For a rotating electrical machine (motor), one cycle takes place when the rotating field moves from one pole to next pole of the same polarity. As a result, in a 2-pole motor, electrical and mechanical degrees are equal (360 deg/rev). For higher-pole motors, the number of electrical degrees per revolution is obtained by multiplying the number of pole pairs by 360.

Source: "Glossary of Motor Terms," publication Motors-9.0, Rockwell Automation (Feb. 1999) and Control Engineering.

May 9, 2006


It's a communication system device that forwards data from one local area network (LAN) to another. Routers can read the network address in each transmission and choose the most efficient route—depending on current traffic, line costs, speed, bad connections, and other factors.

Source: " Glossary of Wireless Terms ," Wireless Survivors Guide, Personal Computing Canada.

May 2, 2006


MAC or "multiply and accumulate" refers to a measure of arithmetical performance in digital signal processing (DSP) systems. For example, field-programmable gate arrays (FPGAs) can achieve some of the highest DSP performance, calculating a half trillion MACs per second.

Source: "Glossary of terms," on the Web site of Xilinx Inc .

April 25, 2006


It's one of the methods of soft computing. Fuzzy logic is a method that can produce logical (crisp) results from incomplete, vague, or "fuzzy'' inputs—hence the name fuzzy logic—similar to the way humans solve problems. It works with linguistic variables that form continuous membership functions rather than "black-and-white'' or on/off parameters of conventional computing to solve complex nonlinear, multivariable problems. Fuzzy logic was developed by Lotfi Zadeh, professor at the Computer Science Div. of the University of California at Berkeley.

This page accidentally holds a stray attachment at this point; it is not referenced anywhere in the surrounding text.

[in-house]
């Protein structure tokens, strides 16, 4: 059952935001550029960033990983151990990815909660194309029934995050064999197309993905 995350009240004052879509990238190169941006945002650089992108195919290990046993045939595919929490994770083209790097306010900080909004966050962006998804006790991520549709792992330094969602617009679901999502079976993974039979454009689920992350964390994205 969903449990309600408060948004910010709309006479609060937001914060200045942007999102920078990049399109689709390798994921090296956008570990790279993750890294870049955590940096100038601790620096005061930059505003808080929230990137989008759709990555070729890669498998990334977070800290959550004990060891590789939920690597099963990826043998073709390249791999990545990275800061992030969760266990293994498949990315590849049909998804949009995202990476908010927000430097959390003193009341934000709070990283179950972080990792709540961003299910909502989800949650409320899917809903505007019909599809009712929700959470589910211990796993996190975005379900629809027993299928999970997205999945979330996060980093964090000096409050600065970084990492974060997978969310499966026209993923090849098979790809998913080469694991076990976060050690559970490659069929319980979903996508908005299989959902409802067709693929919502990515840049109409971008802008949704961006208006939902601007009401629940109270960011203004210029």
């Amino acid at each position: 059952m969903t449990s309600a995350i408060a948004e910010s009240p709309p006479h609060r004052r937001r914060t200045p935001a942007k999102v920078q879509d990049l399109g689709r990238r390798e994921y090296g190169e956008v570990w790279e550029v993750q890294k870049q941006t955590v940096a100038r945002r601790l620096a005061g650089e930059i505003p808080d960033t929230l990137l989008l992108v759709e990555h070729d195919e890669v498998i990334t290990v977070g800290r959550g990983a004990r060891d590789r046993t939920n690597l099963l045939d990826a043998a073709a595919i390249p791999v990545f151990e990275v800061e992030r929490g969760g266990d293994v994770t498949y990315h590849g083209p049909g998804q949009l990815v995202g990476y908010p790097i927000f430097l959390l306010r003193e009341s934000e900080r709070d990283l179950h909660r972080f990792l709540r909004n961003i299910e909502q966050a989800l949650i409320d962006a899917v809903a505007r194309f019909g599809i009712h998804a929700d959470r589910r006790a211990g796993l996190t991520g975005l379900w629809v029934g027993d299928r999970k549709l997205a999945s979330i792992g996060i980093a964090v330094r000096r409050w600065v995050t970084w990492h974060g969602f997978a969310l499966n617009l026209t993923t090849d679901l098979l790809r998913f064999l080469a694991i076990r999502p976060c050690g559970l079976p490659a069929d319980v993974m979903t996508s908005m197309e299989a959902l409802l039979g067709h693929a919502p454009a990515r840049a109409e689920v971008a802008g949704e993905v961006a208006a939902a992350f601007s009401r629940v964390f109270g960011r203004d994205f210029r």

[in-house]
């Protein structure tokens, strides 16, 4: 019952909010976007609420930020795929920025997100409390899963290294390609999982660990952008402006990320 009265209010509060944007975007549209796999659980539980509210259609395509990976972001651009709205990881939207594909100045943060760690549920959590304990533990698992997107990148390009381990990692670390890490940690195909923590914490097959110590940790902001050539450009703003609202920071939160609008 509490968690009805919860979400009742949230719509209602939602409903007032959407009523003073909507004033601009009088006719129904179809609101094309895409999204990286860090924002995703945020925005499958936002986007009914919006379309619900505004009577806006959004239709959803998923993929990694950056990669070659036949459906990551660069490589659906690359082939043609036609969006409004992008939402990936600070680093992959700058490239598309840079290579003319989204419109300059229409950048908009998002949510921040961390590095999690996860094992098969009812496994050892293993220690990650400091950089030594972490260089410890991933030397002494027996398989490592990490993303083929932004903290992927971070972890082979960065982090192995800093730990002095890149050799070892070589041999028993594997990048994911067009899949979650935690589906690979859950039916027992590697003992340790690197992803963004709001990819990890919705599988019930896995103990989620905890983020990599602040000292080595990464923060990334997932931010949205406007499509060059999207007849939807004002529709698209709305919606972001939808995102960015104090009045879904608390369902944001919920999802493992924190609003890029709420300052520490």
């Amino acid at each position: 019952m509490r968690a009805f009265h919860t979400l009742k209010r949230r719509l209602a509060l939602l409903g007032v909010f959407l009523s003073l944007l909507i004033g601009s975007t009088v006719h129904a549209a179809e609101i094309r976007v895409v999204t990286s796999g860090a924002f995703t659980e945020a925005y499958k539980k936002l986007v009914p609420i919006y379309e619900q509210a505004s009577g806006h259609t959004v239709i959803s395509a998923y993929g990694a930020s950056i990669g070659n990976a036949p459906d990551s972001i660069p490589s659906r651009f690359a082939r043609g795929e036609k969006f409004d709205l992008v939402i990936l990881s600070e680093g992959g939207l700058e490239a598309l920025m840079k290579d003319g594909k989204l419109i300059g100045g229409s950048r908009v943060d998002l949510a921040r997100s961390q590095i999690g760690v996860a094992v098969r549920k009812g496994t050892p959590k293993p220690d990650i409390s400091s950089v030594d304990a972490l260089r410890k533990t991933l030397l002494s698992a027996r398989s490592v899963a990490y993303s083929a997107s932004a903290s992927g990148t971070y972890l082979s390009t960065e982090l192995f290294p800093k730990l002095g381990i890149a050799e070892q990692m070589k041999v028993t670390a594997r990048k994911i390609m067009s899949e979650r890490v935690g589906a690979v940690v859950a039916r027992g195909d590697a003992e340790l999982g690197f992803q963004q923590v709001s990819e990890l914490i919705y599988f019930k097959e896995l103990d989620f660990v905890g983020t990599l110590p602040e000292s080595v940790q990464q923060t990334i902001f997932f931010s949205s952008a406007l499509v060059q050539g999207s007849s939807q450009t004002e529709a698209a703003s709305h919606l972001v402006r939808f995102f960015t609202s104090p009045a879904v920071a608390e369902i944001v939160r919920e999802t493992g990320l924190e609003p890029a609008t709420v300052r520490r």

Source: Control Engineering , Sept. 2003 cover story, " Artificial Intelligence ...Within ," and various CE articles on AI technologies.

April 18, 2006


Often, technology definitions are highly application dependent. A least two cases are offered here: 1) The voltage level, which causes insulation failure to take place, and 2) The forward or reverse voltage level at which a semiconductor device abruptly changes its conductance characteristics.

Source: "Handbook of Standardized Terminology for the Power Sources Industry (2nd Ed.), Power Sources Manufacturers Association Inc. (1995).

April 11, 2006


In an electric motor, the steel portions of the rotor and stator are often made up of a series of thin sheets—called laminations—which are stacked and fastened together by cleats, rivets, bolts. or welds. Such electrical-steel laminations are often used instead of solid material to reduce eddy-current losses.

Source: "Glossary of Motor Terms," Publication Motors-9.0, Rockwell Automation (Feb 1999) and Control Engineering.

April 4, 2006


This refers to a type of motion profile where the velocity vs. time plot resembles the shape of a trapezoid. This often-used motion profile is characterized by a constant acceleration segment from zero to final velocity, followed by a constant velocity segment, then a constant deceleration segment back to zero velocity.

Source: "General Motion Control, Glossary of Terms," Publication GMC, Rockwell Automation (April 1998) and Control Engineering.